This approach has also been followed in the Statute of the Iraqi Special Tribunal and the Special Panel Established to Hear Serious Crimes in East Timor.

The International Criminal Court has slightly veered from this principle by permitting the superior order defence as absolute if the order given to a subordinate was not manifestly unjust or illegal and that the soldier was unaware that the order was unlawful.

Therefore, it is now considered that there are three conditions under which a soldier charged with war crimes can defend himself from criminal liability: that he was legally obligated to commit the war crimes in question; that he did not know the war crimes so perpetrated were against the law; and that the orders were manifestly not illegal.

These conditions however do not apply to genocide or crimes against humanity.

 

Compelling need

Military ethics in the field of command responsibility and subordinate responsibility portend complex legal, social and moral issues.

Often the complexity resides in the dichotomy of military discipline: obey orders at all times on the one hand; and do not commit war crimes on the other.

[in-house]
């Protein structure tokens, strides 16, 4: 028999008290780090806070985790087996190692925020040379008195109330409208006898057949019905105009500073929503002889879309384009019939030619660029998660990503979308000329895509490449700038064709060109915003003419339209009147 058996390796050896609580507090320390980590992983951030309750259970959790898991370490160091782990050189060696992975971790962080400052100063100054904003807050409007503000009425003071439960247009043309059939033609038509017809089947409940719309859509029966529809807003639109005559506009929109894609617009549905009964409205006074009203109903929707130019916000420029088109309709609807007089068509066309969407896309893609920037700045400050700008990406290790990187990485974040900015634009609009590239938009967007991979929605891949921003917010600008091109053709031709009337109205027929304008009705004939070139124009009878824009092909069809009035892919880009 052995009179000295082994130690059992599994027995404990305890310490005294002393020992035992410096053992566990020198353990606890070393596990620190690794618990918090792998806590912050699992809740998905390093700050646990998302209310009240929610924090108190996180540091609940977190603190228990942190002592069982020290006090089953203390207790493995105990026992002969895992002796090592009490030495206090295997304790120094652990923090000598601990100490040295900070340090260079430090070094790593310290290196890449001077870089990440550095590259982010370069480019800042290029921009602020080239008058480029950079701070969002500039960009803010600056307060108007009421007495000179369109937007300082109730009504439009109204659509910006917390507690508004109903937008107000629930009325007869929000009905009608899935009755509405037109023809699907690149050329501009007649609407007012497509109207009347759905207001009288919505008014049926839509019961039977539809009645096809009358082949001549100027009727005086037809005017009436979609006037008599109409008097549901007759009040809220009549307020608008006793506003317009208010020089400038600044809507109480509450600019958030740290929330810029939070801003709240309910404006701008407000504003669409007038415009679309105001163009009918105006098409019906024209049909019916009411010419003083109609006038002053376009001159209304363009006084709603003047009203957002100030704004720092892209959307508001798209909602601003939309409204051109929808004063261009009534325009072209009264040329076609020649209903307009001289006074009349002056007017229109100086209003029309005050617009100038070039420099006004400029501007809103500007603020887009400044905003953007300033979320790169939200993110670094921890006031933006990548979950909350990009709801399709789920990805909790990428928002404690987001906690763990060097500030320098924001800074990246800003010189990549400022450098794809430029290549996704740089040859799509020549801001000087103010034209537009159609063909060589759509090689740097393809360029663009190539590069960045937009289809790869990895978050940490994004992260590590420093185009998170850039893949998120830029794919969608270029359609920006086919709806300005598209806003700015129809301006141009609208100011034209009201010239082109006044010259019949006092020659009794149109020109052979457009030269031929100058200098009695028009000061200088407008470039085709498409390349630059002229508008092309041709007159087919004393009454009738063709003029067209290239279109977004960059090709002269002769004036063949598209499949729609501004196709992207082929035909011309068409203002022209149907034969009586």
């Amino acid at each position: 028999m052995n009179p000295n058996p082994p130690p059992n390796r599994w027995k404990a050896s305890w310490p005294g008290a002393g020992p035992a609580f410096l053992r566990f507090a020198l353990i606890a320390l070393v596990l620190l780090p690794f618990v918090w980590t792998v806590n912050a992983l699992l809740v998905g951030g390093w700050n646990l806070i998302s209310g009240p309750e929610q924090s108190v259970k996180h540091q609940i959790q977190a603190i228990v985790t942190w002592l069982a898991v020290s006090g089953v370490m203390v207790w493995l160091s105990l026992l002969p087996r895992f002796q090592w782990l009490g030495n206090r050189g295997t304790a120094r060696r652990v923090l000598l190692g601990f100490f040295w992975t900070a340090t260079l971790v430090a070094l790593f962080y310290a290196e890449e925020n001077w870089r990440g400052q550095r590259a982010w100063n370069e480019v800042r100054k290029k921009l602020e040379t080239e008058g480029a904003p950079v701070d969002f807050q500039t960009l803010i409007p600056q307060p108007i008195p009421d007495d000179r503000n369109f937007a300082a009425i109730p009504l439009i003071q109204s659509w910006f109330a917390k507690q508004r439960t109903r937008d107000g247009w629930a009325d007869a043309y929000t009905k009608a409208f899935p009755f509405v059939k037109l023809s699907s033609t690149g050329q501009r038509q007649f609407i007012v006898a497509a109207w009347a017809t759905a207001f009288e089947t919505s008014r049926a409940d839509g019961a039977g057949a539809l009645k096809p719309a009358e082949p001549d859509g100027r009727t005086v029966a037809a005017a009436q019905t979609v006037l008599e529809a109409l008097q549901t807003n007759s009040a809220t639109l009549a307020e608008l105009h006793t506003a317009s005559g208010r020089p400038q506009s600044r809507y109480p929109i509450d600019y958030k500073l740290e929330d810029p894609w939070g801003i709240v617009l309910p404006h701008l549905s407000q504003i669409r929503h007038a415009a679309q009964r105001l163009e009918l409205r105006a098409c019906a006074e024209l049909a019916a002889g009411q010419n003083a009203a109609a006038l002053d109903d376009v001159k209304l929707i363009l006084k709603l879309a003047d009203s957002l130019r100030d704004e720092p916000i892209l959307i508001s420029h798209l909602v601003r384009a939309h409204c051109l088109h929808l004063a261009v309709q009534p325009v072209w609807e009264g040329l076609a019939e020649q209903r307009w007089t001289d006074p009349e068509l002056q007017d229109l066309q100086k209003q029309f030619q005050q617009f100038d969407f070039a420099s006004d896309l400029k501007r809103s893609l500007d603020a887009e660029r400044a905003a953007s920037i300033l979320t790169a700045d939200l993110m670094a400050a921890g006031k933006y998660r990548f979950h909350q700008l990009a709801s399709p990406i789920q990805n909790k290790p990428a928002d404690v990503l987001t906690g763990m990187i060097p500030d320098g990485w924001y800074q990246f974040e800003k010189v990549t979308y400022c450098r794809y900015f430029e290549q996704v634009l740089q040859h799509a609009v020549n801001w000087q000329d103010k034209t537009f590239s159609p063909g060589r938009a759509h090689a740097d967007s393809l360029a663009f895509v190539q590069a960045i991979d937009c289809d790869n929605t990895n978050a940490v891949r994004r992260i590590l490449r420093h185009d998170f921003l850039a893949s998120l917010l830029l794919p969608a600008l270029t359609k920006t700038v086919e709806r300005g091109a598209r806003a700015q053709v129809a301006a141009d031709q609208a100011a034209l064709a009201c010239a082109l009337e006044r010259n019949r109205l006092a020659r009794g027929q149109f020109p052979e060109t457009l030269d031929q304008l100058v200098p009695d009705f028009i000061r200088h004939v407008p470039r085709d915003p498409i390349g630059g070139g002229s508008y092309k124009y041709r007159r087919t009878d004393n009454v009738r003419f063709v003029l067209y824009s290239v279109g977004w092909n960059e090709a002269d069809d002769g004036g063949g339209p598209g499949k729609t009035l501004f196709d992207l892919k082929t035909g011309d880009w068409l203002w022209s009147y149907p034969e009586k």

Against this backdrop there arises a compelling need for a more coherent code of ethics for the military - one which clearly accepts the rule that crimes against humanity and genocide must not be condoned and should be punished.

The same code must have insistence on the complete involvement of the entire military in creating a philosophy within the armed forces that would ensure lawful and ethical conduct.

For this to happen, the entirety of society, including the civilian population must participate in the democratic process in assisting the authorities in creating such a culture.

Courtesy: Daily News